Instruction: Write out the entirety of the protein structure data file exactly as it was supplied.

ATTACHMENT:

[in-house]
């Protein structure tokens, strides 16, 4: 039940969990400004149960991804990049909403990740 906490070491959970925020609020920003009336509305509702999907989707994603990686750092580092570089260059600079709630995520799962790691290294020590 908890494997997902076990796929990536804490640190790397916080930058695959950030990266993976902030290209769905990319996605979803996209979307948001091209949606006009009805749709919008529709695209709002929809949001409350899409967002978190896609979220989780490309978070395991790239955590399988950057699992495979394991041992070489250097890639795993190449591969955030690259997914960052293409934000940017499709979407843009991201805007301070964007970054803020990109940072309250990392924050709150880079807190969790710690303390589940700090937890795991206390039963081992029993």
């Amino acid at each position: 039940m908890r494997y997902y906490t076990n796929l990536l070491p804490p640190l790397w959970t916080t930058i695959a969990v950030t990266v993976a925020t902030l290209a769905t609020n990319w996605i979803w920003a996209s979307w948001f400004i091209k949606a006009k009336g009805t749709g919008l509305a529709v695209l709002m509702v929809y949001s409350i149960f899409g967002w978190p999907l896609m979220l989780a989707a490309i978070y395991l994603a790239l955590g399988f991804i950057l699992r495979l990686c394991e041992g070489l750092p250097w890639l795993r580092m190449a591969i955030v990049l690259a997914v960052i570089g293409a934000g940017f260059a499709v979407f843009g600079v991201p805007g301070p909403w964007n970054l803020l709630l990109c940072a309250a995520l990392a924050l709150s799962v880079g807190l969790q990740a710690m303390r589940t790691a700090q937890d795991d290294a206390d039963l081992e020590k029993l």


[in-house]
């Protein structure tokens, strides 16, 4: 039940969990400004149960991804990049909403990740 906490070491959970925020609020920003009336509305509702999907989707994603990686750092580092570089260059600079709630995520799962790691290294020590 908890494997997902076990796929990536804490640190790397916080930058695959950030990266993976902030290209769905990319996605979803996209979307948001091209949606006009009805749709919008529709695209709002929809949001409350899409967002978190896609979220989780490309978070395991790239955590399988950057699992495979394991041992070489250097890639795993190449591969955030690259997914960052293409934000940017499709979407843009991201805007301070964007970054803020990109940072309250990392924050709150880079807190969790710690303390589940700090937890795991206390039963081992029993």
């Amino acid at each position: 039940m908890r494997y997902y906490t076990n796929l990536l070491p804490p640190l790397w959970t916080t930058i695959a969990v950030t990266v993976a925020t902030l290209a769905t609020n990319w996605i979803w920003a996209s979307w948001f400004i091209k949606a006009k009336g009805t749709g919008l509305a529709v695209l709002m509702v929809y949001s409350i149960f899409g967002w978190p999907l896609m979220l989780a989707a490309i978070y395991l994603a790239l955590g399988f991804i950057l699992r495979l990686c394991e041992g070489l750092p250097w890639l795993r580092m190449a591969i955030v990049l690259a997914v960052i570089g293409a934000g940017f260059a499709v979407f843009g600079v991201p805007g301070p909403w964007n970054l803020l709630l990109c940072a309250a995520l990392a924050l709150s799962v880079g807190l969790q990740a710690m303390r589940t790691a700090q937890d795991d290294a206390d039963l081992e020590k029993l």